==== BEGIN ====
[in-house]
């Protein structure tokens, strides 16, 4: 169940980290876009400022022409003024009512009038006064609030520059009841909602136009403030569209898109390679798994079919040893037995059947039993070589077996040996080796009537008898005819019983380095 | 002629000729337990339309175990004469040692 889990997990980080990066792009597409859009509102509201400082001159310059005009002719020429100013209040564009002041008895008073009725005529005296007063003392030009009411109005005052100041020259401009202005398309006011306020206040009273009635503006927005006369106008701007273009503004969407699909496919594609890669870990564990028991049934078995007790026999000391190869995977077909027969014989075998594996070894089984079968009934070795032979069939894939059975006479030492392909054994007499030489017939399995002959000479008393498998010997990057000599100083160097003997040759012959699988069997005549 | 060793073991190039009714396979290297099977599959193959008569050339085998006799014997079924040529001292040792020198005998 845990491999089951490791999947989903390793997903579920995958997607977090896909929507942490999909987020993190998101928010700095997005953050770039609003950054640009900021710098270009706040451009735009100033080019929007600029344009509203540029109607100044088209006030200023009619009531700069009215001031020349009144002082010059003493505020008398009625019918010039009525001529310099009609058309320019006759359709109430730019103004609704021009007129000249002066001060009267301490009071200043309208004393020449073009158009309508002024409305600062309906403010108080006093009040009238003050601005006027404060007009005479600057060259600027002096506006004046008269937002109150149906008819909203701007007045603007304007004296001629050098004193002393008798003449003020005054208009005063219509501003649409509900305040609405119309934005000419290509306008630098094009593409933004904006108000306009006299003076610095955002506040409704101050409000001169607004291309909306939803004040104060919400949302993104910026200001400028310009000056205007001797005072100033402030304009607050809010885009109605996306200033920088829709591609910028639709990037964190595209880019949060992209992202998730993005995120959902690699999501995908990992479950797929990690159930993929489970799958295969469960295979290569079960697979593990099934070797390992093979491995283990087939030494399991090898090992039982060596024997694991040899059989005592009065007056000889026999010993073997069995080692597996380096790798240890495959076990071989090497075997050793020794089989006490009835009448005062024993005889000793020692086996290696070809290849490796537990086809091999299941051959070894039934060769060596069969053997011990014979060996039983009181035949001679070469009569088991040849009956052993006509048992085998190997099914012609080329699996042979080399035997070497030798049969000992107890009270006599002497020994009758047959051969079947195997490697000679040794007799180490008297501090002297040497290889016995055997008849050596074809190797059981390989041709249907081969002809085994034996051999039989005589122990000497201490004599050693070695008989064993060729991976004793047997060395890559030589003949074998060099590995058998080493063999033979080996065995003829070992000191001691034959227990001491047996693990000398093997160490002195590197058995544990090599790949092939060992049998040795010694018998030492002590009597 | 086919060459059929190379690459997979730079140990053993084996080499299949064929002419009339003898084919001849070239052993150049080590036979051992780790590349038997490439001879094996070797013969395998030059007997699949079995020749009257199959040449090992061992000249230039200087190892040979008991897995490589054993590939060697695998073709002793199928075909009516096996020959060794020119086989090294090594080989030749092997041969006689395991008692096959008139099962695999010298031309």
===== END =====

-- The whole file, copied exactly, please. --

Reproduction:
[in-house]
């Protein structure tokens, strides 16, 4: 169940980290876009400022022409003024009512009038006064609030520059009841909602136009403030569209898109390679798994079919040893037995059947039993070589077996040996080796009537008898005819019983380095 | 002629000729337990339309175990004469040692 889990997990980080990066792009597409859009509102509201400082001159310059005009002719020429100013209040564009002041008895008073009725005529005296007063003392030009009411109005005052100041020259401009202005398309006011306020206040009273009635503006927005006369106008701007273009503004969407699909496919594609890669870990564990028991049934078995007790026999000391190869995977077909027969014989075998594996070894089984079968009934070795032979069939894939059975006479030492392909054994007499030489017939399995002959000479008393498998010997990057000599100083160097003997040759012959699988069997005549 | 060793073991190039009714396979290297099977599959193959008569050339085998006799014997079924040529001292040792020198005998 845990491999089951490791999947989903390793997903579920995958997607977090896909929507942490999909987020993190998101928010700095997005953050770039609003950054640009900021710098270009706040451009735009100033080019929007600029344009509203540029109607100044088209006030200023009619009531700069009215001031020349009144002082010059003493505020008398009625019918010039009525001529310099009609058309320019006759359709109430730019103004609704021009007129000249002066001060009267301490009071200043309208004393020449073009158009309508002024409305600062309906403010108080006093009040009238003050601005006027404060007009005479600057060259600027002096506006004046008269937002109150149906008819909203701007007045603007304007004296001629050098004193002393008798003449003020005054208009005063219509501003649409509900305040609405119309934005000419290509306008630098094009593409933004904006108000306009006299003076610095955002506040409704101050409000001169607004291309909306939803004040104060919400949302993104910026200001400028310009000056205007001797005072100033402030304009607050809010885009109605996306200033920088829709591609910028639709990037964190595209880019949060992209992202998730993005995120959902690699999501995908990992479950797929990690159930993929489970799958295969469960295979290569079960697979593990099934070797390992093979491995283990087939030494399991090898090992039982060596024997694991040899059989005592009065007056000889026999010993073997069995080692597996380096790798240890495959076990071989090497075997050793020794089989006490009835009448005062024993005889000793020692086996290696070809290849490796537990086809091999299941051959070894039934060769060596069969053997011990014979060996039983009181035949001679070469009569088991040849009956052993006509048992085998190997099914012609080329699996042979080399035997070497030798049969000992107890009270006599002497020994009758047959051969079947195997490697000679040794007799180490008297501090002297040497290889016995055997008849050596074809190797059981390989041709249907081969002809085994034996051999039989005589122990000497201490004599050693070695008989064993060729991976004793047997060395890559030589003949074998060099590995058998080493063999033979080996065995003829070992000191001691034959227990001491047996693990000398093997160490002195590197058995544990090599790949092939060992049998040795010694018998030492002590009597 | 086919060459059929190379690459997979730079140990053993084996080499299949064929002419009339003898084919001849070239052993150049080590036979051992780790590349038997490439001879094996070797013969395998030059007997699949079995020749009257199959040449090992061992000249230039200087190892040979008991897995490589054993590939060697695998073709002793199928075909009516096996020959060794020119086989090294090594080989030749092997041969006689395991008692096959008139099962695999010298031309």